Obstruction and Trauma of the Upper Respiratory Airway
OBSTRUCTION DURING SLEEP
A variety of respiratory disorders are associated with sleep, the most common being sleep apnea syndrome. Sleep apnea syn-drome is defined as cessation of breathing (apnea) during sleep.
Sleep apnea is classified into three types:
· Obstructive—lack of air flow due to pharyngeal occlusion
· Central—simultaneous cessation of both air flow and res-piratory movements
· Mixed—a combination of central and obstructive apnea within one apneic episode
The most common type of sleep apnea syndrome, obstructive sleep apnea, will be presented here.
It is estimated that 12 million Americans have sleep apnea (Na-tional Institute of Health, 2000). It is more prevalent in men, es-pecially those who are older and overweight. Cigarette smoking is a risk factor. Obstructive sleep apnea is defined as frequent and loud snoring and breathing cessation for 10 seconds or more for five episodes per hour or more, followed by awakening abruptly with a loud snort as the blood oxygen level drops. Patients with sleep apnea may experience anywhere from five apneic episodes per hour to several hundred per night. Other symptoms include excessive daytime sleepiness, morning headache, sore throat, in-tellectual deterioration, personality changes, behavioral disorders, enuresis, impotence, obesity, and complaints by the partner that the patient snores loudly or is unusually restless during sleep (Chart 22-3).
The obstruction may be caused by mechanical factors such as a reduced diameter of the upper airway or dynamic changes in the upper airway during sleep. The activity of the tonic dilator mus-cles of the upper airway is reduced during sleep. These sleep-related changes may predispose the patient to increased upper airway collapse with the small amounts of negative pressure generated during inspiration. Obstructive sleep apnea may be associated with obesity and with other conditions that reduce pharyngeal muscle tone (eg, neuromuscular disease, sedative/ hypnotic medications, acute ingestion of alcohol). The diagnosis of sleep apnea is made based on clinical features plus polysomno-graphic findings (sleep test), in which the cardiopulmonary sta-tus of the patient is monitored during an episode of sleep.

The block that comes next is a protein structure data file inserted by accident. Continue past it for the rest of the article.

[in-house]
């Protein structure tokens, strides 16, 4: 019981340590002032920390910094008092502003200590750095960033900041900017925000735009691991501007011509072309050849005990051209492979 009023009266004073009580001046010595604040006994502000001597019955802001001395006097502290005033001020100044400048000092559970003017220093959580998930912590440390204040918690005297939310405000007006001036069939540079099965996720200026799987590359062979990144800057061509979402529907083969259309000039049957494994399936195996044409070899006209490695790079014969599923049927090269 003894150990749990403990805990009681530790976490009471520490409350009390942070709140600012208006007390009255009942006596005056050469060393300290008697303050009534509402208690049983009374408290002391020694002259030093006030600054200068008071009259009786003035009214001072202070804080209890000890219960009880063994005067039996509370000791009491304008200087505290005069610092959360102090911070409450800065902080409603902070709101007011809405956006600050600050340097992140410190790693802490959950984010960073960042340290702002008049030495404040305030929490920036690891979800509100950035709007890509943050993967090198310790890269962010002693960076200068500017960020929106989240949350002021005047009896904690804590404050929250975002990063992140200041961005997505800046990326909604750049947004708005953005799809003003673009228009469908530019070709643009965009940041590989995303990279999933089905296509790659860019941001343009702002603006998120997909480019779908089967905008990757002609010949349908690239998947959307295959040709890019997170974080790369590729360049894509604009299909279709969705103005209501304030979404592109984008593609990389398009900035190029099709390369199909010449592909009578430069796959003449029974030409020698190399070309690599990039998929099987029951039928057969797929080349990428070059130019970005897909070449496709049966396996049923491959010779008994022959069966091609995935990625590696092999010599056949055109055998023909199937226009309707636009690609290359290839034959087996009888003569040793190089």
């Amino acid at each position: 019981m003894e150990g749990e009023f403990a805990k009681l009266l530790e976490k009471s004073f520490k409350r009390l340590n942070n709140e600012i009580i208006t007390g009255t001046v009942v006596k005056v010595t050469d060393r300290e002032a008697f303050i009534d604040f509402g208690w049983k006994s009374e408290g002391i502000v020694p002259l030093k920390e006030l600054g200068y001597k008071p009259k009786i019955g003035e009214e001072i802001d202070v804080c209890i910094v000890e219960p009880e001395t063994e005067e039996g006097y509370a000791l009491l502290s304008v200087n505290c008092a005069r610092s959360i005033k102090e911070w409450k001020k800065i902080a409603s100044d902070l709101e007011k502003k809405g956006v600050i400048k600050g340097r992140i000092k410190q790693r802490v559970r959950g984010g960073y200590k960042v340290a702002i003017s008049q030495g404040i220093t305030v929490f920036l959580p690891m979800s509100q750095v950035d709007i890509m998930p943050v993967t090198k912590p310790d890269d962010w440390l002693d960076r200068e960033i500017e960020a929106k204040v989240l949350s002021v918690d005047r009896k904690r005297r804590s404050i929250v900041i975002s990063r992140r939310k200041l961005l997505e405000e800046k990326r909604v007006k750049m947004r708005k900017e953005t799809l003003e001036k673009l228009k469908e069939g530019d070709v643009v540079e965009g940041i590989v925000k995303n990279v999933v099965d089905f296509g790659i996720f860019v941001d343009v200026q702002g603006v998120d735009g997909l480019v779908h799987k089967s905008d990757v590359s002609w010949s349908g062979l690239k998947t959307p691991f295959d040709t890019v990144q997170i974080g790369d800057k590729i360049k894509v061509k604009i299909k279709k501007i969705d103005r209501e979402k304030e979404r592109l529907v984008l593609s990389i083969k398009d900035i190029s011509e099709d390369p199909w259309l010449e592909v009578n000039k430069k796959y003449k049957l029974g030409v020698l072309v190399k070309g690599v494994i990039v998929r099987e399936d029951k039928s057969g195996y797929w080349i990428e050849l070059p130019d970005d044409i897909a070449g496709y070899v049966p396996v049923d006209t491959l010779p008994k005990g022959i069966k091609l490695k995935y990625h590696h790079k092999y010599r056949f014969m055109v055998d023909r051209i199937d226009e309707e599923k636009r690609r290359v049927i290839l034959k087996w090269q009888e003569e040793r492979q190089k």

The effects of obstructive sleep apnea can seriously tax the heart and lungs. Repetitive apneic events result in hypoxia and hypercapnia, which triggers a sympathetic response. As a conse-quence, patients have a high prevalence of hypertension and an increased risk of myocardial infarction and stroke. In patients with underlying cardiovascular disease, the nocturnal hypoxemia may predispose to dysrhythmias.
Patients usually seek medical treatment because their partners ex-press concern or because they experience excessive sleeplessness at inappropriate times or settings (eg, while driving a car). A variety of treatments are used. In mild cases, the patient is advised to avoid alcohol and medications that depress the upper airway and to lose weight. In more severe cases involving hypoxemia with se-vere CO2 retention (hypercapnia), the treatment includes con-tinuous positive airway pressure or bilevel positive airway pressure therapy with supplemental oxygen via nasal cannula.
Surgical procedures (eg, uvulopalatopharyngoplasty) may be performed to correct the obstruction. As a last resort, a trache-ostomy is performed to bypass the obstruction if the potential for respiratory failure or life-threatening dysrhythmias exists. The tra-cheostomy is unplugged only during sleep. Although this is an ef-fective treatment, it is used in a limited number of patients because of its associated physical disfigurement (Murray & Nadel, 2001).
Treatment of central sleep apnea also includes medication. Pro-triptyline (Triptil) given at bedtime is thought to increase the respiratory drive and improve upper airway muscle tone. Med-roxyprogesterone acetate (Provera) and acetazolamide (Diamox) have been recommended for sleep apnea associated with chronic alveolar hypoventilation, but their benefits have not been well es-tablished. Administration of low-flow nasal oxygen at night can help relieve hypoxemia in some patients but has little effect on the frequency or severity of apnea.
The patient with obstructive sleep apnea may not recognize the potential consequences of the disorder. Therefore, the nurse ex-plains the disorder in language that is understandable to the patient and relates symptoms (daytime sleepiness) to the under-lying disorder. The nurse also instructs the patient and family about treatments, including the correct and safe use of oxygen, if prescribed.